Forget Reconciliation: Why the Real Fight Is In the House

Phil Kerpen
Americans for Prosperity

If the House passes the Christmas Eve version of the Senate health care reform bill, the game is up and the American people lose. If, on the other hand, the House rejects the original Senate bill, it’s all over.

By Phil Kerpen –

Opponents of Obama’s so-called health care reform are understandably up in arms at the president’s embrace of reconciliation as a way to force changes to his bill through the Senate. –It feels as if Scott Brown’s election had never happened. Reconciliation, part of the budget process designed to raise or lower revenues or spending, was never designed as a way to change the rules to pass controversial policy changes that otherwise would fail for lack of 60 votes needed to invoke cloture. But as outrageous as reconciliation is, ultimately it’s a distraction, and free-market activists who focus on it may miss the real fight in the U.S. House of Representatives.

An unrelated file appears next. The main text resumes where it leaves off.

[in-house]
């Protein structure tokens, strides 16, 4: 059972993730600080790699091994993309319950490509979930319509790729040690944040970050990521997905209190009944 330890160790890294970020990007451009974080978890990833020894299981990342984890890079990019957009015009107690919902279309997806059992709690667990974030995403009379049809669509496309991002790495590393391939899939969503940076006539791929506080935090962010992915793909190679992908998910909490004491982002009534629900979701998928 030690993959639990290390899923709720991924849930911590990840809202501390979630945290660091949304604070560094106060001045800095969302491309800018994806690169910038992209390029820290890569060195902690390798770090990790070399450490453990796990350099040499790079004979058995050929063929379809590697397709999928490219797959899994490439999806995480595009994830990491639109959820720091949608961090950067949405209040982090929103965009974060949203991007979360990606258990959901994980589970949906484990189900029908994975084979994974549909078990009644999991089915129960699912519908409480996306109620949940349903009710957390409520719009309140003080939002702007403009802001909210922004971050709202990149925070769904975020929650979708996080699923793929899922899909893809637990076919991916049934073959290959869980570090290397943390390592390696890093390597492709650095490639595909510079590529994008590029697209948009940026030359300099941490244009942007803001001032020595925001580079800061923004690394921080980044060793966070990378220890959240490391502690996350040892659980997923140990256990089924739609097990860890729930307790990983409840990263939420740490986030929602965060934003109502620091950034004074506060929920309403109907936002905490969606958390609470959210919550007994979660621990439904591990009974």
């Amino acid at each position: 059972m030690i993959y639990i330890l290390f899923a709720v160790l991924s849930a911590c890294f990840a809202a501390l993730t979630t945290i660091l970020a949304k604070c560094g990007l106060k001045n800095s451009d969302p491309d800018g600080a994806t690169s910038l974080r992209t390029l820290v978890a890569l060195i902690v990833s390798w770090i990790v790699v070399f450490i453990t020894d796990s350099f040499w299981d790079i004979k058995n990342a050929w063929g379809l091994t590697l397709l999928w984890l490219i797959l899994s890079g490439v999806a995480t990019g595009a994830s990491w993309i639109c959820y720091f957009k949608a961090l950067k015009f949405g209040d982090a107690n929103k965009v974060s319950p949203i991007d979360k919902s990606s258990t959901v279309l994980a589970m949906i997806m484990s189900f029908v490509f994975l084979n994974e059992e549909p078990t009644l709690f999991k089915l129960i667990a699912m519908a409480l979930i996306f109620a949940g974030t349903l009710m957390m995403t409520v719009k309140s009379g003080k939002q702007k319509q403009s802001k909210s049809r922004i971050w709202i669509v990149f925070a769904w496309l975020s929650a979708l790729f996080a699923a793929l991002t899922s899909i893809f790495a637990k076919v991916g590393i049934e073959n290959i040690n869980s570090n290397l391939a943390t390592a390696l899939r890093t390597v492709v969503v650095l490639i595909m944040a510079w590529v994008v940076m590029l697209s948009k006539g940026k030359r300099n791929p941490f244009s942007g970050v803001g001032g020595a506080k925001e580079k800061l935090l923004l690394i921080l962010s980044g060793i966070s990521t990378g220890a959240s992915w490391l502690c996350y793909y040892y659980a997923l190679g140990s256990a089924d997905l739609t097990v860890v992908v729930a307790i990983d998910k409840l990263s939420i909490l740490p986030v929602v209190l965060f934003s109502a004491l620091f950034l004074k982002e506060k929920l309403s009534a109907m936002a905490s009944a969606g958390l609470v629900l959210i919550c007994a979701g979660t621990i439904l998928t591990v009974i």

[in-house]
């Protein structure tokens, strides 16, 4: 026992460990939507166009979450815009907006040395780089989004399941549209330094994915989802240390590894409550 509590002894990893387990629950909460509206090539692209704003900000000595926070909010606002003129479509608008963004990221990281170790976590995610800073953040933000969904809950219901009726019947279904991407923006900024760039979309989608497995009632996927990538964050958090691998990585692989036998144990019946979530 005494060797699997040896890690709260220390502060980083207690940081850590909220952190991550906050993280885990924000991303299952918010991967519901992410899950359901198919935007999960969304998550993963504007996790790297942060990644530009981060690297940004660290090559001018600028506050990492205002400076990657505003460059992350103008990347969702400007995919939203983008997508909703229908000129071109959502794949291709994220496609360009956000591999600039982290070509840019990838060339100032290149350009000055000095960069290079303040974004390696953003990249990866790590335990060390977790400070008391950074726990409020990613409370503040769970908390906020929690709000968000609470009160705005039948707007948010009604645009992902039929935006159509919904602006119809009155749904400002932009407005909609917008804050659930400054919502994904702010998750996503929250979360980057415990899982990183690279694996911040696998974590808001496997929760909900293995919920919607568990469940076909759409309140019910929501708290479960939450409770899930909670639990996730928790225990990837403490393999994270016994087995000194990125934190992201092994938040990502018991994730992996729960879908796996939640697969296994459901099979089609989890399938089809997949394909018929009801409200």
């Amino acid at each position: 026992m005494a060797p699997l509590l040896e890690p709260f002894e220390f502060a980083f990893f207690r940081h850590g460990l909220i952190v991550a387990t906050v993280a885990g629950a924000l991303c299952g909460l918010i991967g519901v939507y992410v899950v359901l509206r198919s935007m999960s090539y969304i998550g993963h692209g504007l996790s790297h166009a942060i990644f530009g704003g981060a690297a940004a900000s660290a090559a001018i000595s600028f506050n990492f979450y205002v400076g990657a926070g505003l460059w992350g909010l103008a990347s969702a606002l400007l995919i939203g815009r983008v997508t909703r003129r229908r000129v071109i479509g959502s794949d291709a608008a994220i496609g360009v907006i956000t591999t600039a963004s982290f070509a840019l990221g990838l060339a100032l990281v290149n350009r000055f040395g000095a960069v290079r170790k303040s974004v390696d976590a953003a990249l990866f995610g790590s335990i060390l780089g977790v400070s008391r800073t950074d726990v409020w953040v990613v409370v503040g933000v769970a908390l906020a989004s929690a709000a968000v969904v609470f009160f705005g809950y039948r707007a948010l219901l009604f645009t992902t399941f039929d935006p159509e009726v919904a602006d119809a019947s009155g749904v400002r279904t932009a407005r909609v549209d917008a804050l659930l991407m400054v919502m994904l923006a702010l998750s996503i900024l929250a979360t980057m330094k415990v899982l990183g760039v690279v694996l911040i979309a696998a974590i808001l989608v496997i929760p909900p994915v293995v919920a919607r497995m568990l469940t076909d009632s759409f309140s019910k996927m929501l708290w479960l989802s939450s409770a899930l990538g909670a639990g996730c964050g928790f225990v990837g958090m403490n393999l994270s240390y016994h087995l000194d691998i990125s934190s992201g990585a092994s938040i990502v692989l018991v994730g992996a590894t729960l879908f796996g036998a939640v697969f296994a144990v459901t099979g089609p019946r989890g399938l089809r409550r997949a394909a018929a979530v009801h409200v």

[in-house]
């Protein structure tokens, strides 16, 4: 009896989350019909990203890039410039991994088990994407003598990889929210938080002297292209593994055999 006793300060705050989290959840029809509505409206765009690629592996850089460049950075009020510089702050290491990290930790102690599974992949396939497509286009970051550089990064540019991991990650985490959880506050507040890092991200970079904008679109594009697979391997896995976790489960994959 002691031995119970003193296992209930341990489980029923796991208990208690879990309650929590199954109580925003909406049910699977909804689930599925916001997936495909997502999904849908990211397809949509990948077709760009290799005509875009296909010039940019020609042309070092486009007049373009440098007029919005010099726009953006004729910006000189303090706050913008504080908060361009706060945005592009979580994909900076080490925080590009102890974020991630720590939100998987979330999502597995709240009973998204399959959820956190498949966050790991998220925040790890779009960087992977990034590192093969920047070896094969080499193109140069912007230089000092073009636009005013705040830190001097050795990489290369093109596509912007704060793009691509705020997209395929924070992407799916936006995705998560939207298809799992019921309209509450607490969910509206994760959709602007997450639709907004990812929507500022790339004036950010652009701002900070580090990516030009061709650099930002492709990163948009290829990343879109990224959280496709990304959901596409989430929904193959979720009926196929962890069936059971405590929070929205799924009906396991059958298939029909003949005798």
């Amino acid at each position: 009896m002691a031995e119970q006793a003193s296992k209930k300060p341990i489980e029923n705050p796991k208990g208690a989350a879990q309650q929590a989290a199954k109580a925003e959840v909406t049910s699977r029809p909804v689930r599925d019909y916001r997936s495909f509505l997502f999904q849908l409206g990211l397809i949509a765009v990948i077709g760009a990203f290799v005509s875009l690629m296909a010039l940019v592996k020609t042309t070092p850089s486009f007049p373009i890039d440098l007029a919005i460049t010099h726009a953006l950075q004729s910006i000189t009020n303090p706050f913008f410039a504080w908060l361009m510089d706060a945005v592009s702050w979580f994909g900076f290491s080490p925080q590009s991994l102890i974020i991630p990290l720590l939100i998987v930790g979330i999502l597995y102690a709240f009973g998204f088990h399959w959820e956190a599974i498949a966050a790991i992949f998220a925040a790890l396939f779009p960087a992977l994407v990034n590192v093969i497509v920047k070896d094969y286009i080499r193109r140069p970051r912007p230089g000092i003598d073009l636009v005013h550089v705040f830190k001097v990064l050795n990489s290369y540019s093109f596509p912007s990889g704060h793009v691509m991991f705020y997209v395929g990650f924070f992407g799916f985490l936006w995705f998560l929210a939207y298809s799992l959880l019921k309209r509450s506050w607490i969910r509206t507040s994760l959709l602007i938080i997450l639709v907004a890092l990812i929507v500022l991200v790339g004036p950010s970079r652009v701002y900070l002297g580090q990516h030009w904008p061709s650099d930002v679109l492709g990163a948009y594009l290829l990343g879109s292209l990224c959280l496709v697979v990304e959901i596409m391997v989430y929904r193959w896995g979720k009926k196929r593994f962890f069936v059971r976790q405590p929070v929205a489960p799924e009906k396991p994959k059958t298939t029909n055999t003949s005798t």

Ultimately, it doesn’t matter whether or not the Senate passes changes to its health care bill via reconciliation. That’s because the reconciliation process cannot even begin until after the House passes the Senate bill exactly as it passed the Senate on Christmas Eve. That means it must pass with the abortion language already rejected by Rep. Bart Stupak and others still intact. It also must pass with the outrageous pork barrel spending deals cut for Nebraska, Louisiana, Connecticut, and others. In other words, the bill must pass the House with everything in it that the American people have already made clear they hate.

Read the rest at FOX Forum.

Listen to a related two-minute KerpenCast here.

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